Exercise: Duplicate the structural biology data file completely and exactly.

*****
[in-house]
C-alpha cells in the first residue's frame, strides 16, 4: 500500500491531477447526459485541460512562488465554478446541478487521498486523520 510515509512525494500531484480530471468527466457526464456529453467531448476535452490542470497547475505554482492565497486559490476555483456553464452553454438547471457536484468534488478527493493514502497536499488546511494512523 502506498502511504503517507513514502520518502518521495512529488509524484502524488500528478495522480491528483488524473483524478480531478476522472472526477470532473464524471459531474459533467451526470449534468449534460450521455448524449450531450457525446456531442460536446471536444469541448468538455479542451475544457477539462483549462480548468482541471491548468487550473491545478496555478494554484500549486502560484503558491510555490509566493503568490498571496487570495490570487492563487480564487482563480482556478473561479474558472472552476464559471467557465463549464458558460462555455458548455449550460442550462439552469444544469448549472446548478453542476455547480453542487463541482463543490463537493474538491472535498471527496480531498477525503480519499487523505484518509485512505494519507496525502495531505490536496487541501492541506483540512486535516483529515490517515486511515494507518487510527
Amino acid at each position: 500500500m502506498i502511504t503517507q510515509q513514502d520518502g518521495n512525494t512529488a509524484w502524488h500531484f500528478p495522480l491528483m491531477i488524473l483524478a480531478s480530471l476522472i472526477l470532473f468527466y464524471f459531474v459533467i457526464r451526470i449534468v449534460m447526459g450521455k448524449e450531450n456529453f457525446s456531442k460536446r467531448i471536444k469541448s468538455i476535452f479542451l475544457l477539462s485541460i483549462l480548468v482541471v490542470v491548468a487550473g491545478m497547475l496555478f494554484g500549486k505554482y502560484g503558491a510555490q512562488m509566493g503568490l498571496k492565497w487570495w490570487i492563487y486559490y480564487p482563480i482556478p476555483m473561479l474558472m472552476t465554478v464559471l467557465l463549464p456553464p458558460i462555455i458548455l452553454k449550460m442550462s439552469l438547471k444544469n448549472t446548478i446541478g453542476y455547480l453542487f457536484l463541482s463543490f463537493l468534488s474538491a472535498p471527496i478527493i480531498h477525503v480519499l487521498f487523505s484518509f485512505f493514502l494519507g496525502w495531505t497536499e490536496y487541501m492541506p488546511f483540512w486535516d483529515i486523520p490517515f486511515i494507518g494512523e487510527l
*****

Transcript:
[in-house]
C-alpha cells in the first residue's frame, strides 16, 4: 500500500491531477447526459485541460512562488465554478446541478487521498486523520 510515509512525494500531484480530471468527466457526464456529453467531448476535452490542470497547475505554482492565497486559490476555483456553464452553454438547471457536484468534488478527493493514502497536499488546511494512523 502506498502511504503517507513514502520518502518521495512529488509524484502524488500528478495522480491528483488524473483524478480531478476522472472526477470532473464524471459531474459533467451526470449534468449534460450521455448524449450531450457525446456531442460536446471536444469541448468538455479542451475544457477539462483549462480548468482541471491548468487550473491545478496555478494554484500549486502560484503558491510555490509566493503568490498571496487570495490570487492563487480564487482563480482556478473561479474558472472552476464559471467557465463549464458558460462555455458548455449550460442550462439552469444544469448549472446548478453542476455547480453542487463541482463543490463537493474538491472535498471527496480531498477525503480519499487523505484518509485512505494519507496525502495531505490536496487541501492541506483540512486535516483529515490517515486511515494507518487510527
Amino acid at each position: 500500500m502506498i502511504t503517507q510515509q513514502d520518502g518521495n512525494t512529488a509524484w502524488h500531484f500528478p495522480l491528483m491531477i488524473l483524478a480531478s480530471l476522472i472526477l470532473f468527466y464524471f459531474v459533467i457526464r451526470i449534468v449534460m447526459g450521455k448524449e450531450n456529453f457525446s456531442k460536446r467531448i471536444k469541448s468538455i476535452f479542451l475544457l477539462s485541460i483549462l480548468v482541471v490542470v491548468a487550473g491545478m497547475l496555478f494554484g500549486k505554482y502560484g503558491a510555490q512562488m509566493g503568490l498571496k492565497w487570495w490570487i492563487y486559490y480564487p482563480i482556478p476555483m473561479l474558472m472552476t465554478v464559471l467557465l463549464p456553464p458558460i462555455i458548455l452553454k449550460m442550462s439552469l438547471k444544469n448549472t446548478i446541478g453542476y455547480l453542487f457536484l463541482s463543490f463537493l468534488s474538491a472535498p471527496i478527493i480531498h477525503v480519499l487521498f487523505s484518509f485512505f493514502l494519507g496525502w495531505t497536499e490536496y487541501m492541506p488546511f483540512w486535516d483529515i486523520p490517515f486511515i494507518g494512523e487510527l